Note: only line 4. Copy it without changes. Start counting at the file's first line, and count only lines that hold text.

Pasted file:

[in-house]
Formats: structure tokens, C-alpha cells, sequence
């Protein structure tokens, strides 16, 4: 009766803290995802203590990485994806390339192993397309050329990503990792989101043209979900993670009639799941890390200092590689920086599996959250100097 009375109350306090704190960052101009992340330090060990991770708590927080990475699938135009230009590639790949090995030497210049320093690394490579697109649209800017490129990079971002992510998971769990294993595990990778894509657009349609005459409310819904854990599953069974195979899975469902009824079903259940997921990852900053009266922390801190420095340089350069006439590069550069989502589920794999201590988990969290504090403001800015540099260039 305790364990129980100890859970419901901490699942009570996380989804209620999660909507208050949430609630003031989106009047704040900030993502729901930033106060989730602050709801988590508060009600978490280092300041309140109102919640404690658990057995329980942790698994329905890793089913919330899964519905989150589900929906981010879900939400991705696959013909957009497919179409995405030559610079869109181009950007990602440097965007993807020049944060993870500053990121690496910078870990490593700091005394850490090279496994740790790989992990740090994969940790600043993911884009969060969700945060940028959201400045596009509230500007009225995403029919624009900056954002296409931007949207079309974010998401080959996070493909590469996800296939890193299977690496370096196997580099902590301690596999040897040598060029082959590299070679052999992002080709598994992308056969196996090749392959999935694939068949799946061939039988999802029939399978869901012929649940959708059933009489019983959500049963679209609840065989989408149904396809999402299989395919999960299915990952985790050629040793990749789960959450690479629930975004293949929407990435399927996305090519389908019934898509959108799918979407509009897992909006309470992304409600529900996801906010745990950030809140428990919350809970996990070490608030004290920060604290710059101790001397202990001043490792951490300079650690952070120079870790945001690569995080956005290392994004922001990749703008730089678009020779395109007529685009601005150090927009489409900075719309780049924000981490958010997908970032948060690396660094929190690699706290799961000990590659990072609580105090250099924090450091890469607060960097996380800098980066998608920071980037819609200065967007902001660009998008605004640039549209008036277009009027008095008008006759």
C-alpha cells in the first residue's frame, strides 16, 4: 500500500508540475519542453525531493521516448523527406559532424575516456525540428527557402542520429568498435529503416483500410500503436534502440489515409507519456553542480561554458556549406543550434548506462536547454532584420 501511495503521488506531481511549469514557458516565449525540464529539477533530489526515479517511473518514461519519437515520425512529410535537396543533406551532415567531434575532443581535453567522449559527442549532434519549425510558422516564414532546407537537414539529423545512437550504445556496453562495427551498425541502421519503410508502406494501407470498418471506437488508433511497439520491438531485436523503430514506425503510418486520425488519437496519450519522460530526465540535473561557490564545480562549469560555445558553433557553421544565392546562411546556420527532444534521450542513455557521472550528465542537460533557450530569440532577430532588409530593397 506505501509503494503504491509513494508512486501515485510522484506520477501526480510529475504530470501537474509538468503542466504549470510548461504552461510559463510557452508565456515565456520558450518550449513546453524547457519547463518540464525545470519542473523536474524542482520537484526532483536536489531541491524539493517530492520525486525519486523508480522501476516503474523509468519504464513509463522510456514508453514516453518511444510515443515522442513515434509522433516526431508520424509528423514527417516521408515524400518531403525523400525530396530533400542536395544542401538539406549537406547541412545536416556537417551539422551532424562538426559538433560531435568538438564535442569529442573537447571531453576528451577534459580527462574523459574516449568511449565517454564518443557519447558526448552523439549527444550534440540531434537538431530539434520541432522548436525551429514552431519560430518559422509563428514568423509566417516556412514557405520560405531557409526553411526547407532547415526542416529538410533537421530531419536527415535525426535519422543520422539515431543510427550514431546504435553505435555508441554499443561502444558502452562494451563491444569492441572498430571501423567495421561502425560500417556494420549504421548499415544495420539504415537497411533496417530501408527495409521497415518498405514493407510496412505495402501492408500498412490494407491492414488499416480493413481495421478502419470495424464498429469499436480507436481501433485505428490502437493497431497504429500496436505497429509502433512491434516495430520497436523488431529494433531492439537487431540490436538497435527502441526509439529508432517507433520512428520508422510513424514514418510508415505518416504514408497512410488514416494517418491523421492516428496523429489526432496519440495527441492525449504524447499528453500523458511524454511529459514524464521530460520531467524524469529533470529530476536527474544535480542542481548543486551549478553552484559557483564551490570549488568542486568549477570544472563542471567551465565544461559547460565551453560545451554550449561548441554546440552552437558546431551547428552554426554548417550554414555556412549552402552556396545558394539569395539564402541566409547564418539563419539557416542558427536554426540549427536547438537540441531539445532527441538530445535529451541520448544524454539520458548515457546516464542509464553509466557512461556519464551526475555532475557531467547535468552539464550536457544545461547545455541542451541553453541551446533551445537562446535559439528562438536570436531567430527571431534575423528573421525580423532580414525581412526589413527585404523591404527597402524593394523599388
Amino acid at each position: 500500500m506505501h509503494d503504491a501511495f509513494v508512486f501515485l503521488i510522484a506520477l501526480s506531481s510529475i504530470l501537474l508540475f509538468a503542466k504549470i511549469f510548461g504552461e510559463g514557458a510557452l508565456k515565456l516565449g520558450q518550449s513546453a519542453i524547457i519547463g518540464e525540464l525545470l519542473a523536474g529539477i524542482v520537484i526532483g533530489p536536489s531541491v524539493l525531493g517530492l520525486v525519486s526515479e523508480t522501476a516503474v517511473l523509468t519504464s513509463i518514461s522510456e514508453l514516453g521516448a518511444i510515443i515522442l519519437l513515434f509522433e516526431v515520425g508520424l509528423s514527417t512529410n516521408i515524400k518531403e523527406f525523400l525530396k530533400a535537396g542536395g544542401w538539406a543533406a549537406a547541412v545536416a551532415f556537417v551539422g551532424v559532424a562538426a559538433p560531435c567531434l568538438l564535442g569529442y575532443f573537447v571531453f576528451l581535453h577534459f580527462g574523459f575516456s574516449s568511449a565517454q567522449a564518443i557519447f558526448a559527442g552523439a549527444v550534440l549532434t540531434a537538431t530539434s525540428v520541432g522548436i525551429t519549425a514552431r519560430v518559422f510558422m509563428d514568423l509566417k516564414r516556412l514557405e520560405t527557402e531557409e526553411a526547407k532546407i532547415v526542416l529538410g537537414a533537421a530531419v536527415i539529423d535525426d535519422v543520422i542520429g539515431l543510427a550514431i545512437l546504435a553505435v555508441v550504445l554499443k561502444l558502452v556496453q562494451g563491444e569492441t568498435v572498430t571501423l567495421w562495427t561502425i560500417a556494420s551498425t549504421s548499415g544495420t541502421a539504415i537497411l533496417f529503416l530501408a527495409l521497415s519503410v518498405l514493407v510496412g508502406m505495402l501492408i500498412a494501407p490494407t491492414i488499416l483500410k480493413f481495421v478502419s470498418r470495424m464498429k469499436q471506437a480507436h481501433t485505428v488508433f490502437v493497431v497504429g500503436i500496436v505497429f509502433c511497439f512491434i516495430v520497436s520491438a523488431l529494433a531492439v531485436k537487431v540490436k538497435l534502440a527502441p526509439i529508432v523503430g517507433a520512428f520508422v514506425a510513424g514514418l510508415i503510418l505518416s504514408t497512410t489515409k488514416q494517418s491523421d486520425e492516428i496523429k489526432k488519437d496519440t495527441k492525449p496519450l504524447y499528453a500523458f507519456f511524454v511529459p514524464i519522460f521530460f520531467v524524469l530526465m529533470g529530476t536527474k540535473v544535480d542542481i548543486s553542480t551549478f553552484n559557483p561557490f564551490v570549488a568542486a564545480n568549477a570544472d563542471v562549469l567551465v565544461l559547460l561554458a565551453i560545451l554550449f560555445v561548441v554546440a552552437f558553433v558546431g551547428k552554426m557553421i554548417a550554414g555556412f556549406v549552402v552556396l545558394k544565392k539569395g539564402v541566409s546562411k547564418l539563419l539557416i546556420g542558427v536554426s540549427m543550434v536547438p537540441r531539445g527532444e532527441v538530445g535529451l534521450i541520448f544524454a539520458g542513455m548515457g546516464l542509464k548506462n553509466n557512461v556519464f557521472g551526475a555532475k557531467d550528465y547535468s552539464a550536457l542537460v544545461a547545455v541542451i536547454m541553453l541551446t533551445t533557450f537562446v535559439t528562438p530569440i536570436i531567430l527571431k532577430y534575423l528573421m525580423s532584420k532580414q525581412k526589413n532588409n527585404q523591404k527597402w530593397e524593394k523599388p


C-alpha cells in the first residue's frame, strides 16, 4: 500500500508540475519542453525531493521516448523527406559532424575516456525540428527557402542520429568498435529503416483500410500503436534502440489515409507519456553542480561554458556549406543550434548506462536547454532584420 501511495503521488506531481511549469514557458516565449525540464529539477533530489526515479517511473518514461519519437515520425512529410535537396543533406551532415567531434575532443581535453567522449559527442549532434519549425510558422516564414532546407537537414539529423545512437550504445556496453562495427551498425541502421519503410508502406494501407470498418471506437488508433511497439520491438531485436523503430514506425503510418486520425488519437496519450519522460530526465540535473561557490564545480562549469560555445558553433557553421544565392546562411546556420527532444534521450542513455557521472550528465542537460533557450530569440532577430532588409530593397 506505501509503494503504491509513494508512486501515485510522484506520477501526480510529475504530470501537474509538468503542466504549470510548461504552461510559463510557452508565456515565456520558450518550449513546453524547457519547463518540464525545470519542473523536474524542482520537484526532483536536489531541491524539493517530492520525486525519486523508480522501476516503474523509468519504464513509463522510456514508453514516453518511444510515443515522442513515434509522433516526431508520424509528423514527417516521408515524400518531403525523400525530396530533400542536395544542401538539406549537406547541412545536416556537417551539422551532424562538426559538433560531435568538438564535442569529442573537447571531453576528451577534459580527462574523459574516449568511449565517454564518443557519447558526448552523439549527444550534440540531434537538431530539434520541432522548436525551429514552431519560430518559422509563428514568423509566417516556412514557405520560405531557409526553411526547407532547415526542416529538410533537421530531419536527415535525426535519422543520422539515431543510427550514431546504435553505435555508441554499443561502444558502452562494451563491444569492441572498430571501423567495421561502425560500417556494420549504421548499415544495420539504415537497411533496417530501408527495409521497415518498405514493407510496412505495402501492408500498412490494407491492414488499416480493413481495421478502419470495424464498429469499436480507436481501433485505428490502437493497431497504429500496436505497429509502433512491434516495430520497436523488431529494433531492439537487431540490436538497435527502441526509439529508432517507433520512428520508422510513424514514418510508415505518416504514408497512410488514416494517418491523421492516428496523429489526432496519440495527441492525449504524447499528453500523458511524454511529459514524464521530460520531467524524469529533470529530476536527474544535480542542481548543486551549478553552484559557483564551490570549488568542486568549477570544472563542471567551465565544461559547460565551453560545451554550449561548441554546440552552437558546431551547428552554426554548417550554414555556412549552402552556396545558394539569395539564402541566409547564418539563419539557416542558427536554426540549427536547438537540441531539445532527441538530445535529451541520448544524454539520458548515457546516464542509464553509466557512461556519464551526475555532475557531467547535468552539464550536457544545461547545455541542451541553453541551446533551445537562446535559439528562438536570436531567430527571431534575423528573421525580423532580414525581412526589413527585404523591404527597402524593394523599388